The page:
Your Key to Success in Equine Clicker Training (clickertraining.ca)

Posts tagged ‘start grazing cue’

How to Multiply Your Time at The Barn

“You multiply your time by giving yourself the emotional permission to spent time on things today that wil give you more time tomorrow”. This is a quote from Rory Vaden’s TedX talk How to Multiply Your Time.

barn hacks_hippologic

I want to have more time tomorrow

That quote fits exactly in my description of me being a ‘lazy horse owner’. I like training and I rather spent invest my time in solving the problem than in dealing with the symptoms of a undesired behaviour over and over and over….

Time saving training hacks

Here are some examples. People often think I ride and work on long reins bitless out of belief, but I started it out of laziness:_sandra_kyra_hippologic2017

  • I started Kyra bitless long reining when she was changing teeth. This went so well I never got to the point to teach her bit aids and start using a bit. Too lazy… Now it saves me time to clean the bit, warm it in winters and spending time and money on going to the tack store and buying and trying different ones.
  • I applied the Konmari method to my equestrianism which saves me tons of money and hours of debating with myself which colour saddle pad I want to add to my (non-existing) collection. And  deciding if I need a new halter to go with it. I have 2 saddle pads: a black one and a white one. I the use that is clean. Simple.
  • _house_training_horses_hippologicI house-trained Kyra and taught her where to poop in the arena (next to and preferably in the wheel barrow in the corner). This will save me hours in the future of going back to the arena to scoop her poop. It was also a good investment in my relationship with my barn owner and barn friends because I often forgot to do it.
  • Out of frustration I went looking for a way I could teach Kyra a ‘stop grazing’ cue. The way I reacted for decades (and how I was taught) didn’t give long-term results. Now I don’t get pulled to every single patch of juicy grass anymore (I have a clear “you can graze now-cue”) and I never have to pull her head up. I simply ask her to stop grazing and she does. I never expected this to work so well and even when she is on a restricted diet because of her EMS she still follows my cues. This saved me so much frustration and really contributed to our relationship.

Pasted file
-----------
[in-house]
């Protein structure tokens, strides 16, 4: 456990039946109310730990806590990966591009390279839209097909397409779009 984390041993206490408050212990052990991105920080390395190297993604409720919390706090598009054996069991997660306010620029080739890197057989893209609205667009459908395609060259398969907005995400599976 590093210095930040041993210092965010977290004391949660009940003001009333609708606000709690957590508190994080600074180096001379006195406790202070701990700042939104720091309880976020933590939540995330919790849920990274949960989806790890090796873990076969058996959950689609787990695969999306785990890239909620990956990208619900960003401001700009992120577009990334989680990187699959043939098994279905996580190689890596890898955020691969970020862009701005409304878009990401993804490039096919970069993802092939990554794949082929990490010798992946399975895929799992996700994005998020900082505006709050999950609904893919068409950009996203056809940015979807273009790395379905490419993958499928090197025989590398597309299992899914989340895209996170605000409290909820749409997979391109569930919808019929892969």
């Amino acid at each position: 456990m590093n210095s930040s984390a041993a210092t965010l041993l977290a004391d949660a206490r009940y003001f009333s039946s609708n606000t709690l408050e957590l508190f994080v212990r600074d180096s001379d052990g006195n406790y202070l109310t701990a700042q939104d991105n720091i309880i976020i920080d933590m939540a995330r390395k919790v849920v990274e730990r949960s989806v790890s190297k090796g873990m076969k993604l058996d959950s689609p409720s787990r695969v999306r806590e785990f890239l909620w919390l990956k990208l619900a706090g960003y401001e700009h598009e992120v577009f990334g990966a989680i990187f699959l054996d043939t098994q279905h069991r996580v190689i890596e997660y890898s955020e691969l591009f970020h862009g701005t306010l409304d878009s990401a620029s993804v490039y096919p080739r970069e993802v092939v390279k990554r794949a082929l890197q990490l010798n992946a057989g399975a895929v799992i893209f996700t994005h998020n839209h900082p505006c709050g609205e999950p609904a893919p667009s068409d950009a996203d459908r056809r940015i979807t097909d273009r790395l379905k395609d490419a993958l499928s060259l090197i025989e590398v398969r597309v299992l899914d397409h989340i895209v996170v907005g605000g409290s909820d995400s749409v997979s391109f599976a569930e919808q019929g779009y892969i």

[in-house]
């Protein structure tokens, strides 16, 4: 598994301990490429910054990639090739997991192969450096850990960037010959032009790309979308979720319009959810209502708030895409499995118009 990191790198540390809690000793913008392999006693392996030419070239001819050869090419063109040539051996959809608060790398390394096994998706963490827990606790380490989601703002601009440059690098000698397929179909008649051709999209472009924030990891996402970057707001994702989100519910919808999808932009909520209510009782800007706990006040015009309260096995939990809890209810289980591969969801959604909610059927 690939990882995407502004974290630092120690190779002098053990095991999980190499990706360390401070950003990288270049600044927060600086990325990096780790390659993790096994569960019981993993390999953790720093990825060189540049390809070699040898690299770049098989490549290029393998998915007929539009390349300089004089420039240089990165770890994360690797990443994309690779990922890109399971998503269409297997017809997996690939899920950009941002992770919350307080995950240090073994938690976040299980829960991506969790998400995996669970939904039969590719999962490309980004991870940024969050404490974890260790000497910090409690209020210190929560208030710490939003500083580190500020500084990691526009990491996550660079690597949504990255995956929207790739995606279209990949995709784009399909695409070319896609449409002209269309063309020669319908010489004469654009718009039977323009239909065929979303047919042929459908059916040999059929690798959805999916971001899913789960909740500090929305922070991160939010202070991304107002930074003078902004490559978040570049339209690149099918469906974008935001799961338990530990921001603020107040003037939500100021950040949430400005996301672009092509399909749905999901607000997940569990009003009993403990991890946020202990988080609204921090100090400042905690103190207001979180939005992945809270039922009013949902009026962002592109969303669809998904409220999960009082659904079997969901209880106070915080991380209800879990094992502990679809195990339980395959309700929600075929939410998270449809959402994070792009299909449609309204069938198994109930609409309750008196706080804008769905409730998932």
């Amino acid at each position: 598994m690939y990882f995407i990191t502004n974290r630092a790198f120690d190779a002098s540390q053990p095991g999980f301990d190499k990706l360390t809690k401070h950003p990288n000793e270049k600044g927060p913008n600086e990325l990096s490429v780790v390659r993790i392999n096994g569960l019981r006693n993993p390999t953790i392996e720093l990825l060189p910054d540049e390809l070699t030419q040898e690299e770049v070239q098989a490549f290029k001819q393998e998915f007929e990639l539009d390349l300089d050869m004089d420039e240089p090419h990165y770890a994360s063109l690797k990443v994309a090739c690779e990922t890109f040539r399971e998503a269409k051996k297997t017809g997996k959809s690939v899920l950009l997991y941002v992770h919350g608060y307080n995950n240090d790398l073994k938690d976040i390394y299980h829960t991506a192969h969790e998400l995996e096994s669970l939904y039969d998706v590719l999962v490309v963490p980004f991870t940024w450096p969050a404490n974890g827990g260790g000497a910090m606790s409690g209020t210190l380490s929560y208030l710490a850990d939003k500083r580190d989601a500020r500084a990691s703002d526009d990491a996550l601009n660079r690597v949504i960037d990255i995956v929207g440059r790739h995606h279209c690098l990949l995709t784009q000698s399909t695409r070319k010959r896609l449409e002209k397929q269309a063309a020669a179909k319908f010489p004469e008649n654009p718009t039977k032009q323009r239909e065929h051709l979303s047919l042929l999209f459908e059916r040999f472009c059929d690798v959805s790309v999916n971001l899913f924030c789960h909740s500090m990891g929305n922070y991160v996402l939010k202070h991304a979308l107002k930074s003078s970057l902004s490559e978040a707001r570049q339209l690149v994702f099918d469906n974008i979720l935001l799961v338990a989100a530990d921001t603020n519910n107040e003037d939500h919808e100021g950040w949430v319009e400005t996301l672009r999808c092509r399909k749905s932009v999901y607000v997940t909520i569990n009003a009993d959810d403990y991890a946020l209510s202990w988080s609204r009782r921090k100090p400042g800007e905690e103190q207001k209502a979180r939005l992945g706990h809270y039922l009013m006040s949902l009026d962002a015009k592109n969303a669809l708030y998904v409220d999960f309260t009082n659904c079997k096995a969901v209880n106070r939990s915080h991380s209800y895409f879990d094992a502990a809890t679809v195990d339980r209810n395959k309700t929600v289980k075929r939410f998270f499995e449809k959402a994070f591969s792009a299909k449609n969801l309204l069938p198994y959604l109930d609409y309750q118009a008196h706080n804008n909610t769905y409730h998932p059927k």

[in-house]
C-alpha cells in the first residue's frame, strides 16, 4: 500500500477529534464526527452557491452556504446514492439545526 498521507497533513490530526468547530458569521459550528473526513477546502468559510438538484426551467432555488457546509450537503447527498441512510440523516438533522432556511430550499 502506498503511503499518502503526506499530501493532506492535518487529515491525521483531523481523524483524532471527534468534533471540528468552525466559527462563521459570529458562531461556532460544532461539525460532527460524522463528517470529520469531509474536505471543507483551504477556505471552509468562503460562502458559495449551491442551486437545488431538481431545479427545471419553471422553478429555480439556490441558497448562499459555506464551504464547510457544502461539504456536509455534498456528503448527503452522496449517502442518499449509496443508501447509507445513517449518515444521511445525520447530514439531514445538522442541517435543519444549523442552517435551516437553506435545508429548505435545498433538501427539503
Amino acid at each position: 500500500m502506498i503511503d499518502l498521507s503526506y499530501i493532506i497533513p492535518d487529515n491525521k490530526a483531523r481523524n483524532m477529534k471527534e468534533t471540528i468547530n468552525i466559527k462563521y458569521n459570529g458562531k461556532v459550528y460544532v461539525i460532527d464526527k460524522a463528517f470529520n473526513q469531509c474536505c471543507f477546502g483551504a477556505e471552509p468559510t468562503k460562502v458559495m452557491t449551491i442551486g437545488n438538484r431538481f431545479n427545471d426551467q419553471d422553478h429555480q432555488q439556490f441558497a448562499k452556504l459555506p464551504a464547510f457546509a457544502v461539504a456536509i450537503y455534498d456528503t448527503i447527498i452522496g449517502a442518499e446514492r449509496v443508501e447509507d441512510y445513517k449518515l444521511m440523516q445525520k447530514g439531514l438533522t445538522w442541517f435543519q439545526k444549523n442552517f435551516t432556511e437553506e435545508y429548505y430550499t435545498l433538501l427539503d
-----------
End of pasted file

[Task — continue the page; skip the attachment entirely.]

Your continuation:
• Same goes for trailer loading. I spent time practising this, so it takes less time in the future.

Watch the TedX talk to see what Rory is talking about:

 

Now I think of it…. I apply this to all my training. It’s just something I learned over the years when I realized that there are no shortcuts in training and a poorly trained horse cost more time, more energy and costs more of my joy than the few hours I spent in training.

Plan ahead and keep track

Using positive reinforcement, making a good shaping plan and keeping track of my process and progress taught me that most behaviours don’t take ‘weeks’, ‘months’ or ‘years’ to train. I now count training in minutes and hours, divided over multiple short training sessions. Very reinforcing!

Training time outweighs your frustration

Teaching a horse to come to you in the pasture may take a few short training sessions and some adjustments of your side, but chasing your horse every day in order to ride him will suck up more energy and time than the training costs you.

I love to hear about you

How about your genius time investments? What are they and  how much time did you end up spending on training?

Share your l♥ve for horses

If you want to share this blog on your social media, use one of the share buttons below. I love to hear from you, so please add a comment or let me know if you have a question. I read them all!

Don’t know what to say? Simply hit the like button so I know you liked this article.

PS Did you know about the HippoLogic membership? You get to learn how to multiply your time at the barn and get ongoing personal support and R+ advice.

Happy Horse training!

_Kyra_en_ik_hippologic
Sandra Poppema, B.Sc.
I help horse owners get results in training they really, really want. Getting results with ease and lots of fun for both horse and human is important. Win-win!
Sign up for HippoLogic’s newsletter (it’s free and it comes with a gift) or visit HippoLogic’s website and join my online course Ultimate Horse Training Formula in which you learn the Key Lessons, Your Key to Success in Clicker Training.
Follow my blog  on Bloglovin
Advertisements

How to… teach your horse to ignore grass

Haven’t we all experienced that a horse pulled you towards some grass in order to grab a few bites? Isn’t that annoying? I think it is.

Here is the audio blog of this article: